James Edward Wharton

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James Edward Wharton
James Edward Wharton.jpg
Born (1894-12-02)December 2, 1894
Elk, Chaves County, New Mexico
Died August 12, 1944(1944-08-12) (aged 49)
Sourdeval, Normandy, France
Allegiance  United States
Service/branch  United States Army
Years of service 1917–1944
Rank US-O7 insignia.svg Brigadier General
Service number O-7025[1]
Unit USA - Army Infantry Insignia.png Infantry Branch
Commands held 1st Engineer Special Brigade
28th Infantry Division
Battles/wars

World War I
World War II

Awards Distinguished Service Medal
Legion of Merit
Purple Heart

Brigadier General James Edward Wharton (December 2, 1894 — August 12, 1944) was a career United States Army officer who briefly commanded the 28th Infantry Division in the Battle of Normandy before being killed in action during World War II.

Early life and military career[edit]

Wharton was born in Elk, Chaves County, New Mexico on December 2, 1894.[2] He grew up in New Mexico and Arizona, and graduated from the College of Agriculture and Mechanic Arts at New Mexico State University in 1917.[3] He received his commission as a second lieutenant through the Reserve Officers' Training Corps (ROTC).[4]

Wharton was commissioned in the Infantry Branch. His World War I and subsequent assignments included the 62nd and 57th Infantry Regiments in the Philippines, and he later served at Camp Fremont, Fort Benning, Fort Lee, and with the 3rd U.S. Infantry at Fort Snelling.[5][6][7] Wharton also served as an instructor at the U.S. Army Command and General Staff College.[8][9]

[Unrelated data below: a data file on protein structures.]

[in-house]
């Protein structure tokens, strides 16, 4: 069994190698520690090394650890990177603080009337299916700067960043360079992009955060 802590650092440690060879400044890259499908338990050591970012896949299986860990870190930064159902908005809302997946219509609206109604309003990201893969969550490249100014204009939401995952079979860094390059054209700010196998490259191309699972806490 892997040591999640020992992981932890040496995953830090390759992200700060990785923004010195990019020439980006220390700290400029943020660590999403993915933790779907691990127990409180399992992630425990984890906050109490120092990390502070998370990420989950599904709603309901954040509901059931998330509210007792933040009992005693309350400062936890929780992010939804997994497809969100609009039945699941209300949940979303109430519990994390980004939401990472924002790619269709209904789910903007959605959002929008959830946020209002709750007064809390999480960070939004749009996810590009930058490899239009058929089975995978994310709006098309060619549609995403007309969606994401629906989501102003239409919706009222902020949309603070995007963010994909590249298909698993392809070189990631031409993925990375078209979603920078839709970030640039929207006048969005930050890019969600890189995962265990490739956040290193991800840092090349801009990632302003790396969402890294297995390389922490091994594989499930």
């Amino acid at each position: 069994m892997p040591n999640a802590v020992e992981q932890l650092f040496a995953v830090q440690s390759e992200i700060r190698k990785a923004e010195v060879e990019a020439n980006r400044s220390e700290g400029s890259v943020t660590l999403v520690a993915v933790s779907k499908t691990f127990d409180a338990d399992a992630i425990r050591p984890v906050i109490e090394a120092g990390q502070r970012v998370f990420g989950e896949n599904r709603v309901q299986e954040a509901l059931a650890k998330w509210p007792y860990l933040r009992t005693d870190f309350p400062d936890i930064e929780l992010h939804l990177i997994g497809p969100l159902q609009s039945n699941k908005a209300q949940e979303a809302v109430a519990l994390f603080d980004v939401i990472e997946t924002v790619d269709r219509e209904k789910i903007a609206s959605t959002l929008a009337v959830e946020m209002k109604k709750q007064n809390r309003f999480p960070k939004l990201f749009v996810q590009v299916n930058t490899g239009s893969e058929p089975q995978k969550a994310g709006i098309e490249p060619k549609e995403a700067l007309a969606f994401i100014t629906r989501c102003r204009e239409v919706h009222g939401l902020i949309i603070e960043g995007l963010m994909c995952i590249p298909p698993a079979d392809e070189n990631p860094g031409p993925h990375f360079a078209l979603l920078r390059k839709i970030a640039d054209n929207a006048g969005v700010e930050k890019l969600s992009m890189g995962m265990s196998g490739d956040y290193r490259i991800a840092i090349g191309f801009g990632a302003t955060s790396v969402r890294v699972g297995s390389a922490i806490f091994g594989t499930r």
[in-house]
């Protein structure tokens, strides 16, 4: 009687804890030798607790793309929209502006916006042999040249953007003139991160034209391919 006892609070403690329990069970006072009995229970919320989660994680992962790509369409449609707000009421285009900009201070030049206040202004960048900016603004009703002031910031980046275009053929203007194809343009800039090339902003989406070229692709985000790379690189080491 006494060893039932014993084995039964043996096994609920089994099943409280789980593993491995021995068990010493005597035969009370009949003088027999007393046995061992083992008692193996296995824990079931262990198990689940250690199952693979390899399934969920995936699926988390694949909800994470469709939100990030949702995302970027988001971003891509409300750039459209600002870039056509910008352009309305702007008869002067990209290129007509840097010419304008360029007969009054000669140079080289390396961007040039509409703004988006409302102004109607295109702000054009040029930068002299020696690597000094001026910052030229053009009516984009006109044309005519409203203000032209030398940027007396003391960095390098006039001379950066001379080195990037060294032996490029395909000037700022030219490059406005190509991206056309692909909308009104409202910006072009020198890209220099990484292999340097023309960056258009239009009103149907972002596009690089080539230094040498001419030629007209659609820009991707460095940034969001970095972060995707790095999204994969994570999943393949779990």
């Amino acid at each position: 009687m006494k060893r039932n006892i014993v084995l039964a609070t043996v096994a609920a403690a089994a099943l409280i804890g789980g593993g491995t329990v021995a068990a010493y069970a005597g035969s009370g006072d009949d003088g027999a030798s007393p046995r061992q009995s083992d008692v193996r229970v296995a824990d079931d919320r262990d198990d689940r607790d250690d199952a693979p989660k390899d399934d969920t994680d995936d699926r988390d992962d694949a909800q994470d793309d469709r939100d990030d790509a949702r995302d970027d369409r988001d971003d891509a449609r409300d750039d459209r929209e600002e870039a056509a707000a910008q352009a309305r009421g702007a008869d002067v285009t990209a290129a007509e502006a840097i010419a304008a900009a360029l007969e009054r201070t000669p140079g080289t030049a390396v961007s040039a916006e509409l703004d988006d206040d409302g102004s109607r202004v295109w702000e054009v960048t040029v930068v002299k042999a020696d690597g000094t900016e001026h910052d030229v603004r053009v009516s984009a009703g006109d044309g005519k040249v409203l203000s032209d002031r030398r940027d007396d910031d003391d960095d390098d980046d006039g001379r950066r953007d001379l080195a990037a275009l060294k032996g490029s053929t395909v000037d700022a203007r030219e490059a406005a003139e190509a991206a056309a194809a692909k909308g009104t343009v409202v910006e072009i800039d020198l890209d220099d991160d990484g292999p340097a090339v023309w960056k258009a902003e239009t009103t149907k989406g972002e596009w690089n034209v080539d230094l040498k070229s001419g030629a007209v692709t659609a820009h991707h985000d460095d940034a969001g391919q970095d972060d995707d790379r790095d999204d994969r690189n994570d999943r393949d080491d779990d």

In addition to graduating from the U.S. Army Infantry School at Fort Benning, Wharton was a graduate of the Army Command and General Staff College, United States Army War College, and Army Industrial College.[10][11]

World War II and death[edit]

Wharton (left), escorts Admiral Harold Stark on Utah Beach.

He was Chief of the Officer Branch in the Personnel Division (G-1) of the War Department General Staff when the United States entered World War II.[12] In March, 1942, he was promoted to the temporary rank of brigadier general as Director of the Military Personnel Division in the Army Services of Supply.[13]

In 1943 he served as Assistant Division Commander of the 80th Infantry Division during its creation and initial training.[14]

Wharton commanded the 1st Engineer Special Brigade on Utah Beach as part of the D-Day landings in Normandy.[15] Engineer Special Brigades were large organizations (15 to 20 thousand soldiers) which were responsible for transferring equipment and personnel off the beachheads and making them available for assault operations.[16]

After the D-Day invasion he served as Assistant Division Commander of the 9th Infantry Division.[17]

On August 12, 1944 Wharton succeeded Lloyd Brown as Commanding General (CG) of the 28th Infantry Division.[18] On the same day that Wharton took command, he was visiting his front line units in order to gain an understanding of their current situation. He was shot and killed by a German sniper while at the command post of the 112th Infantry Regiment near Sourdeval, Normandy, France.[19] He was succeeded in command of the 28th Infantry Division by Norman Cota.

Wharton was temporarily interred in France. He was later buried at Arlington National Cemetery, Section 34, Site 1198.[20]

Awards[edit]

Wharton received the Legion of Merit for superior service with the Services of Supply.[21]

He was awarded the Army Distinguished Service Medal for his achievements with the 1st Engineer Special Brigade and the 80th and 9th Infantry Divisions.[22]